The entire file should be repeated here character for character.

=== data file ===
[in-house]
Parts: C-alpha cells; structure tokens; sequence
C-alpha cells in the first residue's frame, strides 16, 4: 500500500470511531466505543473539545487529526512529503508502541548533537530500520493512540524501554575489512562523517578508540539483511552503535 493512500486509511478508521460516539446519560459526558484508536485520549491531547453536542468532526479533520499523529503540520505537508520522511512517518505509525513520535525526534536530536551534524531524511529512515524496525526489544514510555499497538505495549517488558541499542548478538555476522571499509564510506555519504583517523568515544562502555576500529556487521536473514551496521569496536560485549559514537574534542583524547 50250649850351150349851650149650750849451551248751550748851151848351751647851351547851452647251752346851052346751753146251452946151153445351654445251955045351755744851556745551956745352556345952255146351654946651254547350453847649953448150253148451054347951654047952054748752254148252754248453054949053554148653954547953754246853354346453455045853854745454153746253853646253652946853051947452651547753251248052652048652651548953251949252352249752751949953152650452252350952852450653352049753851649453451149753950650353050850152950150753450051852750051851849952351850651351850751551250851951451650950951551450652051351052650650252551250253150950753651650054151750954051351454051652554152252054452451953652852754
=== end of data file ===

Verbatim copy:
[in-house]
Parts: C-alpha cells; structure tokens; sequence
C-alpha cells in the first residue's frame, strides 16, 4: 500500500470511531466505543473539545487529526512529503508502541548533537530500520493512540524501554575489512562523517578508540539483511552503535 493512500486509511478508521460516539446519560459526558484508536485520549491531547453536542468532526479533520499523529503540520505537508520522511512517518505509525513520535525526534536530536551534524531524511529512515524496525526489544514510555499497538505495549517488558541499542548478538555476522571499509564510506555519504583517523568515544562502555576500529556487521536473514551496521569496536560485549559514537574534542583524547 50250649850351150349851650149650750849451551248751550748851151848351751647851351547851452647251752346851052346751753146251452946151153445351654445251955045351755744851556745551956745352556345952255146351654946651254547350453847649953448150253148451054347951654047952054748752254148252754248453054949053554148653954547953754246853354346453455045853854745454153746253853646253652946853051947452651547753251248052652048652651548953251949252352249752751949953152650452252350952852450653352049753851649453451149753950650353050850152950150753450051852750051851849952351850651351850751551250851951451650950951551450652051351052650650252551250253150950753651650054151750954051351454051652554152252054452451953652852754